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For Some Women, Recession Means Having Few Children

By Rob Stein

The recession is apparently prompting more women to try to delay having babies, according to the first survey (pdf) aimed at documenting the effects of the economic downtown on childbearing.

Nearly half of working-class women want to put off childbearing or to have fewer children, according to the survey, which was commissioned by the Guttmacher Institute, a private, nonprofit reproductive-health research organization.

The study, conducted by Knowledge Networks, involved a nationally representative sample of 947 women ages 18 to 34 with household incomes of less than $75,000, and it was conducted in July and August.

"These are women who might not have health insurance or may have lost their health insurance, and so might be most stressed," said Sharon Camp, Guttmacher's chief executive and president.

"The recession is putting many women and their partners between a rock and a hard place," Camp said. "They want to avoid an unplanned pregnancy more than ever, but for many of them, the ability to afford the birth control they need is getting harder than ever."


Significant findings from the survey are after the jump.

-- 44 percent of the women reported that, because of the economy, they want to reduce or delay childbearing. Most of these women want to get pregnant later (31 percent), want fewer children than planned (28 percent) or now do not want any more children (7 percent);

-- More than half the respondents (52 percent) said they were financially worse off than they were a year ago;

-- Nearly three out of every four women reported worrying more about money;

-- Among women with children, 57 percent reported worrying more about taking care of their kids;

-- 64 percent of women agreed with the statement, "With the economy the way it is, I can't afford to have a baby right now";

-- About a third (29 percent) agreed with the statement, "With the economy the way it is, I am more careful than I used to be about using contraception every time I have sex"; and

-- Nearly half of those who want no more children reported that, because of the economy, they are thinking more about sterilization.

At the same time, the survey found that financial problems were making it harder for women to use good contraception. The survey found:

-- Nearly one in four women reported having put off a gynecological or birth-control visit in the past year, to save money;

-- 23 percent reported having a harder time paying for birth control than in the past;

-- 8 percent of women reported that they sometimes did not use birth control in order to save money; and

-- Among women using the birth-control pill, 18 percent reported inconsistent use as a way to save money.

This post also appeared in The Daily Dose.

By washingtonpost.com Editors  |  September 23, 2009; 7:50 AM ET
Categories:  Family Health , Women's Health  
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Comments

Um...and for some women, the recession means driving a 7 year old Toyota instead of a new BMW. And living in a one bedroom condo instead of a four bedroom house.

Posted by: Catwhowalked | September 23, 2009 8:39 AM | Report abuse

I guess we aren't so different from the trees in the forest that show wider growth rings in wetter years.

I wonder if the survey included the question: my personal financial situation has caused me to ask my partner for assistance in acquiring birth control.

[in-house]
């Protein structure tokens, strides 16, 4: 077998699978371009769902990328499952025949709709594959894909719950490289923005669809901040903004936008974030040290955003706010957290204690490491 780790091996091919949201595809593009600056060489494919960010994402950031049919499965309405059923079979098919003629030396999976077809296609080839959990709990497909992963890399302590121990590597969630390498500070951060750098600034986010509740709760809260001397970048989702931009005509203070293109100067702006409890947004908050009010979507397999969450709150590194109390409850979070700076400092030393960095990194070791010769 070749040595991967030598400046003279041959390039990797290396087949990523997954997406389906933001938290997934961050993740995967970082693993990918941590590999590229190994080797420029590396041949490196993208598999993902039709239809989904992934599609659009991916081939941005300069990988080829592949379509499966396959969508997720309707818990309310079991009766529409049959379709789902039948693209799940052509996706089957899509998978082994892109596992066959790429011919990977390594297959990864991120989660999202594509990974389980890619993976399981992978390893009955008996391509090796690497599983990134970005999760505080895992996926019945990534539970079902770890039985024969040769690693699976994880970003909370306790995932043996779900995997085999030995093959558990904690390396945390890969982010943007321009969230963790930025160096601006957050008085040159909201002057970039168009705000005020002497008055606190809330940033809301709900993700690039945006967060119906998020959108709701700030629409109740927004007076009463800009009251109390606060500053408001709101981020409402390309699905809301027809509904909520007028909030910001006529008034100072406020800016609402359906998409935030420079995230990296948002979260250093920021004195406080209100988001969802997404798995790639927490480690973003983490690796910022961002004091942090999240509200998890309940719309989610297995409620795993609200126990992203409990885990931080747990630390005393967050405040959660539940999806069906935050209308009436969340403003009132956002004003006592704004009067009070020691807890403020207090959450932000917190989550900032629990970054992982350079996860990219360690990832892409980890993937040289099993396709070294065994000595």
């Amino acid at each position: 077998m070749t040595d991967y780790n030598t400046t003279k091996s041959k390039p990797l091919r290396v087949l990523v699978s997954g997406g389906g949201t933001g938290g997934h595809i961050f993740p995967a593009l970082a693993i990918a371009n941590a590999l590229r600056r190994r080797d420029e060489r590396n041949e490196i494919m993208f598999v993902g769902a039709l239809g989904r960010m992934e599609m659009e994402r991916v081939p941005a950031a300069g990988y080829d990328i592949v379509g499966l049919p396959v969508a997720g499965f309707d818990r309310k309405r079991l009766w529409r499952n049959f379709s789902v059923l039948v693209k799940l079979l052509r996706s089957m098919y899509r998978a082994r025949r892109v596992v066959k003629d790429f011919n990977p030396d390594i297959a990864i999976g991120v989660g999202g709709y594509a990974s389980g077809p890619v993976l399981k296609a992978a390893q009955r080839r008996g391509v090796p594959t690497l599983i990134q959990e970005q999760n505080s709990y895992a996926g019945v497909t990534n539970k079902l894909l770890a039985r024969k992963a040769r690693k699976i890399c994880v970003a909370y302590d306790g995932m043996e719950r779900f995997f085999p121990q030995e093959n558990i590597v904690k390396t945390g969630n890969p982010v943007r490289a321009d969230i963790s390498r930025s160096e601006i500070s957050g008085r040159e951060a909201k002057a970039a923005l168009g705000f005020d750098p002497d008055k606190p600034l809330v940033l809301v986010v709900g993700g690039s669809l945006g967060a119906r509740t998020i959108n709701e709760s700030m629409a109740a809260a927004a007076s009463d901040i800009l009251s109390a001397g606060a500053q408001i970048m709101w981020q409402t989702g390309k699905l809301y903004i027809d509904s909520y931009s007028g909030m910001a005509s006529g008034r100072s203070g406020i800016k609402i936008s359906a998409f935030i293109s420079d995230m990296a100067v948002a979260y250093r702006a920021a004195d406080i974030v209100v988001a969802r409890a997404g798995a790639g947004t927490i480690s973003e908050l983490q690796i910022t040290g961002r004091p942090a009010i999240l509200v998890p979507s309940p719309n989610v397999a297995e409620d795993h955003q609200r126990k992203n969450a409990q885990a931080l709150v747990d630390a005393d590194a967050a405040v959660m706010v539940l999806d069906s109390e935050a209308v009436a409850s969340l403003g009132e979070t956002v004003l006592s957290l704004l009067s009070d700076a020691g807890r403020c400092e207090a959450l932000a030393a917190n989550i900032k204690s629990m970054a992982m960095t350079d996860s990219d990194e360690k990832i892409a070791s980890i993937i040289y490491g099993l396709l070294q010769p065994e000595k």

After all, it does take two to make a baby.

Posted by: RedBird27 | September 23, 2009 9:41 AM | Report abuse

Were women the only species polled? As RedBird says, it takes two to make a baby. Why not more vasectomies? Why does the burden of birth control always fall on the shoulders of the woman? Men have traditionally been the breadwinners so it makes sense that the breadwinners would worry more about the number of mouths that bread has to go into.

As for polling working class women -- DUH!!! That working woman has to take time off to have the baby, usually about 6 weeks, thereby missing a paycheck in most cases until she can find child care and get back into the work force. Men rarely have that problem. It's clearly a one-sided poll and lacks credibility.

Posted by: Baltimore11 | September 23, 2009 10:13 AM | Report abuse

-- 23 percent reported having a harder time paying for birth control than in the past;

-- 8 percent of women reported that they sometimes did not use birth control in order to save money; and

-- Among women using the birth-control pill, 18 percent reported inconsistent use as a way to save money.

I wonder if they know that there are affordable, reliable options other than the pill. Condoms are pretty cheap, and you can even ask your partner to pick them up!

Posted by: MzFitz | September 23, 2009 10:30 AM | Report abuse

I am confused that so many would say they are having a harder time affording birth control, or worse, are trying "inconsistent use" to save money.

From what my fiance tells me, birth control is already close to free -- she pays $15/month for pills. For the uninsured, I believe Walmart sells a generic brand for $9/month. A box of condoms is even less. If a guy and girl, put together, cannot afford these expenses, they probably should hold off on the sex for a few weeks and either find a job or apply for unemployment benefits.

Posted by: Roger24 | September 24, 2009 8:57 AM | Report abuse

I agree, Roger. Buying birth control pills and condoms is definitely cheaper than raising an unwanted kid. If you can't afford to prevent them, how can you afford to feed them?

Posted by: Baltimore11 | September 24, 2009 9:16 AM | Report abuse

The comments to this entry are closed.

 
 
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